I guess you can get this in the "ethnic foods" sections of some stores. It looks like "thick potato chips covered with brown sugar." It tastes DREADFUL. A few of the kids on the boats have told me it helped. Most have said the taste was so awful it made them even more likely to throw up. You have been warned.
- MOTION EAZE:
This is made of "natural oils". You dab it on the side of your neck, under/behind your ear. It's absorbed through the skin. The local nautical supplies store told me they sell lots of it, and get many repeat sales. And that people swear by it. Didn't work for me. (Sigh - I seem to be an unusual case.) Might work for you.
THIS WORKS FOR ME!! YAY!!! I finally found a solution I can live with. It's non-prescription, too. Not all drug stores carry it, I get mine at the local Camelot Drugs store. The directions say one pill every 4-6 hours, no more than 4 per 24-hour period. I've found I have to take two at once, at least 4 hours before I'll be on the water. Then I seem virtually immune to seasickness!! On really rough days I'll take a third pill about 5 hours after the first two. Then I'm good for the whole sailing day. Side-effects are *very* minor for me -- barely-noticeable dry-mouth, and that's it. *Nothing* like the Scopolamine Patch's side-effects. I can barely tell if I've taken it or not.
While testing Marezine I've taken as many as four within a 6-hour period, with no problems or significant side-effects. Your results may vary, exceed the recommended dosage at your own risk -- and work up gradually, watching for any untoward side-effects.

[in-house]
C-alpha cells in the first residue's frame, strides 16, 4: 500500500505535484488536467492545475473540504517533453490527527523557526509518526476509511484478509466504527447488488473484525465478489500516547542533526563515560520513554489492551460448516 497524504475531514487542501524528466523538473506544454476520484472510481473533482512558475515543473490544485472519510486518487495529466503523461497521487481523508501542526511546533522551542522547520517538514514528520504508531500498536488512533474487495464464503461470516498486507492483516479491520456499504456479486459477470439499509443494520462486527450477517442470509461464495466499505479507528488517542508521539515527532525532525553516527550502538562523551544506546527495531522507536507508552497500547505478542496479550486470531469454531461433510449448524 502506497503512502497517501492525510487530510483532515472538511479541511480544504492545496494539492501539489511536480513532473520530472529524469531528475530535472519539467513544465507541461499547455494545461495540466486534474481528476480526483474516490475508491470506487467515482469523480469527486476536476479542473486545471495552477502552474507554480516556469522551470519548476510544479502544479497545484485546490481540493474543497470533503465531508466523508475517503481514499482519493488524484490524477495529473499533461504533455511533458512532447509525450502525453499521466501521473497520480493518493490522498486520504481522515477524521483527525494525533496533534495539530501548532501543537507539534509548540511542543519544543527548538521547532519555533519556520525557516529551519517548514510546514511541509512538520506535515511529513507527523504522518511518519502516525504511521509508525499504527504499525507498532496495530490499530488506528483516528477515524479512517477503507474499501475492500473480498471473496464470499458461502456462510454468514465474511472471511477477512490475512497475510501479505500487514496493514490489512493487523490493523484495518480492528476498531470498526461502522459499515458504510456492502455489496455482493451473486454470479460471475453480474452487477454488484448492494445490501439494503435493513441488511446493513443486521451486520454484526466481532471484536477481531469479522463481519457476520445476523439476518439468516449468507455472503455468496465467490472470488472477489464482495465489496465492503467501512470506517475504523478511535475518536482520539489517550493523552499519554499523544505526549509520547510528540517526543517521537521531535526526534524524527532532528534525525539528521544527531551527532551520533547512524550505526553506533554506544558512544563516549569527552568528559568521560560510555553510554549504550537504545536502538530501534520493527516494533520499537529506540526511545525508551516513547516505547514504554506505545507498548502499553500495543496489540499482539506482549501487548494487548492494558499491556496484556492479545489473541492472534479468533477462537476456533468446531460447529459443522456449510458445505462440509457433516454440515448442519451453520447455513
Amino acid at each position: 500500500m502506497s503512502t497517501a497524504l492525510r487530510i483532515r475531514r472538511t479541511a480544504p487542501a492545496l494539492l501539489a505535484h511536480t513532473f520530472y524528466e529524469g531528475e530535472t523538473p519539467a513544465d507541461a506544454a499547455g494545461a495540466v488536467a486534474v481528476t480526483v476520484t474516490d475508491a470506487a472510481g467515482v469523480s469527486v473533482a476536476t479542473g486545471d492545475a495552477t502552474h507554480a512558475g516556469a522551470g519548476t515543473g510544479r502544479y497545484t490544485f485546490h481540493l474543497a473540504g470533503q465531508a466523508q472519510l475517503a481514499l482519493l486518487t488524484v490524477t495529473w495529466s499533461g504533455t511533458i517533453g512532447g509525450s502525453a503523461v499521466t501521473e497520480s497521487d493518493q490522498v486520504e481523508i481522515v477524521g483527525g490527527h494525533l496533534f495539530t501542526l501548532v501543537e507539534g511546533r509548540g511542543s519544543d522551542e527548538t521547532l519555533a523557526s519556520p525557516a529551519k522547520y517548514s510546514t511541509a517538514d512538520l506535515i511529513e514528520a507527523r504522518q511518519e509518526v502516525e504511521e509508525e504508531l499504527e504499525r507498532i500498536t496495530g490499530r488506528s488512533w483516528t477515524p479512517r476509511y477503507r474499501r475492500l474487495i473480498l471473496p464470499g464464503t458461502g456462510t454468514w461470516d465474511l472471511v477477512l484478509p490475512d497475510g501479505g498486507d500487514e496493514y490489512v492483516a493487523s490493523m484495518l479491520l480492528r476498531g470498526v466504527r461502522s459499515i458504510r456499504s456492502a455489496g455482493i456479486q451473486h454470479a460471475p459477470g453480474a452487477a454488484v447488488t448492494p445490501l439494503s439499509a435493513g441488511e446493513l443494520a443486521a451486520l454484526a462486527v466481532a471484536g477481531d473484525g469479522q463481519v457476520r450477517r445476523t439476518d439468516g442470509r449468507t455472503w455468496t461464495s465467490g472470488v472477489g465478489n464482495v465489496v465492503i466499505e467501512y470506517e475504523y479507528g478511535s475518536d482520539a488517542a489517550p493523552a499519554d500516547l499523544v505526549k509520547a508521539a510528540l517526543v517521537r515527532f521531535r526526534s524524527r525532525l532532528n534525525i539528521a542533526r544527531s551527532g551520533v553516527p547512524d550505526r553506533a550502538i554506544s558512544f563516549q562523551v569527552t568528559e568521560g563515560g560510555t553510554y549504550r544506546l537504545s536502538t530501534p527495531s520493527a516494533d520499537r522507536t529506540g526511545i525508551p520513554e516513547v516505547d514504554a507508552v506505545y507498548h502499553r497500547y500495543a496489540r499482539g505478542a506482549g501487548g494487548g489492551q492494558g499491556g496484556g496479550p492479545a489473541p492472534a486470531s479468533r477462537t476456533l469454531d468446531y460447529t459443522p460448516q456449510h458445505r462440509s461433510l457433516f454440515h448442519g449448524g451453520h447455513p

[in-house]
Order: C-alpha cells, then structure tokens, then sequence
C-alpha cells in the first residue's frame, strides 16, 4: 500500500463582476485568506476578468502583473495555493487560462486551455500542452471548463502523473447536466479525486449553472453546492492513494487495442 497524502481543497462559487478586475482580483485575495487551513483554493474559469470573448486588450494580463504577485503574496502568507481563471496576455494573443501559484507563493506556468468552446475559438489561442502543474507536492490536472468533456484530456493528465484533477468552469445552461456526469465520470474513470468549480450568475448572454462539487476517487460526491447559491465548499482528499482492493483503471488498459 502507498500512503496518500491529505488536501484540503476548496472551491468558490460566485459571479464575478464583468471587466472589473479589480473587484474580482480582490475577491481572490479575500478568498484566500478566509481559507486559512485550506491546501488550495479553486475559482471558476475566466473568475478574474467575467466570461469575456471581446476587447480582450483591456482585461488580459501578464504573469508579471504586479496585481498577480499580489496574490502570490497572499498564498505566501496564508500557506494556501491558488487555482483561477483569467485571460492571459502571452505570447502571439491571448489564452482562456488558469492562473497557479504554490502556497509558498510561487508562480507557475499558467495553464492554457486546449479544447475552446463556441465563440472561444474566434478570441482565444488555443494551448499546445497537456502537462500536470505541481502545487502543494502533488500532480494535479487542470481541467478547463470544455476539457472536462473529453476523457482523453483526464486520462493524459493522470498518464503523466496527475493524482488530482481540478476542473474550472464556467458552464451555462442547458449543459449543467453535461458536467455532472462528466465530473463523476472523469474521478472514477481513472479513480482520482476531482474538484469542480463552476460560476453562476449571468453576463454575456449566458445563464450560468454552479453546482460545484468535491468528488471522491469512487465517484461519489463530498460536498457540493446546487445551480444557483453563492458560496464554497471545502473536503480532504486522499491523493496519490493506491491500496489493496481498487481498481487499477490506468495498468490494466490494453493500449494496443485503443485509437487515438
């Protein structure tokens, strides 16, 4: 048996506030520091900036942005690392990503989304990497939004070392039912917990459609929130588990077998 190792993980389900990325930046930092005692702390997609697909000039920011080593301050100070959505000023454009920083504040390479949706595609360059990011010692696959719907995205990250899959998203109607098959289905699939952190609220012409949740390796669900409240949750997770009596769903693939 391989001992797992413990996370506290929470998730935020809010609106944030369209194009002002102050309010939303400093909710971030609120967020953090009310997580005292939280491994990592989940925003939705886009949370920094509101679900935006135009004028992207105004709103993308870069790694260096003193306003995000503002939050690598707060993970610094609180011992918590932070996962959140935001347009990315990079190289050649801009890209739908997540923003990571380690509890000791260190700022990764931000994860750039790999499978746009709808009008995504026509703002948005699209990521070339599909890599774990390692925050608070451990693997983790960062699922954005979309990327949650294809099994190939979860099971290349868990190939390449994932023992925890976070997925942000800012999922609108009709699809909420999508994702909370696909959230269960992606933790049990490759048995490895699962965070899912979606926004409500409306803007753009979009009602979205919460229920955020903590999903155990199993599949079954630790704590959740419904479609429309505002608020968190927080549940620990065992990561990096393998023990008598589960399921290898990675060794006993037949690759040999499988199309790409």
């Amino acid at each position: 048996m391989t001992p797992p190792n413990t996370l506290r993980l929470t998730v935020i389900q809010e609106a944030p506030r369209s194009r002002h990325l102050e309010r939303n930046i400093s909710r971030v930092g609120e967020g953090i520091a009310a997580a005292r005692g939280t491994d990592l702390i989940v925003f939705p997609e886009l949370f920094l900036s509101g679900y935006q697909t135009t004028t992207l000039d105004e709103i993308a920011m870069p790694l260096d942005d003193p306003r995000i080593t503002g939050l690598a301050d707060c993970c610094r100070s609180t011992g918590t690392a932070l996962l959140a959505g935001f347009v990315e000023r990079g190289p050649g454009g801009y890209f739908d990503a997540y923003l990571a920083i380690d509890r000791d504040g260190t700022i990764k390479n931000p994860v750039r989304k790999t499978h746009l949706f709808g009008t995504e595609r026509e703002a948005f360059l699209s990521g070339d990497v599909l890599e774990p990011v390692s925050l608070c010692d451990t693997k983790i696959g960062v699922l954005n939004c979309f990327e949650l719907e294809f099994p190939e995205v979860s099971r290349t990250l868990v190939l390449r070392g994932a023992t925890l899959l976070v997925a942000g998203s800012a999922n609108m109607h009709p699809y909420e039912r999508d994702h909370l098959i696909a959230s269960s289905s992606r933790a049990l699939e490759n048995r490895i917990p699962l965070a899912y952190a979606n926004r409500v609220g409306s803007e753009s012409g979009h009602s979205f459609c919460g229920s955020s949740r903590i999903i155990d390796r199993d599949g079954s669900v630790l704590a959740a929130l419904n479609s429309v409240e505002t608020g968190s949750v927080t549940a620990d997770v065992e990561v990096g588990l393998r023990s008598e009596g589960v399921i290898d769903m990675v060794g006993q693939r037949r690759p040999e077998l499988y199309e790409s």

I understand that Marezine works on a slightly different pathway than the other seasickness medicines, and I can believe it. I'm also hearing more good things about it from other folks I sail with. Recommended!
- ELASTIC WRIST BANDS:
I've tried the elastic wrist bands with the bumps on the inside. They apply pressure to the insides of your wrists, supposedly blocking nausea signals to the brain somehow.
I've examined two versions of bands: the Sea Band and the Queaz-Away brands. The two products appear identical to me. Both are fixed-pressure types that use an elastic band. There's also an adjustable-pressure band type, with Velcro (TM) type adjustments, called the AcuBand Adjustable Acupressure Wrist Strap.
I've tried both the SeaBand and QueazAway bands. Neither seemed to help me very much. But I've never tried them alone, only in combination with other things. They're cheap, and they might work for you.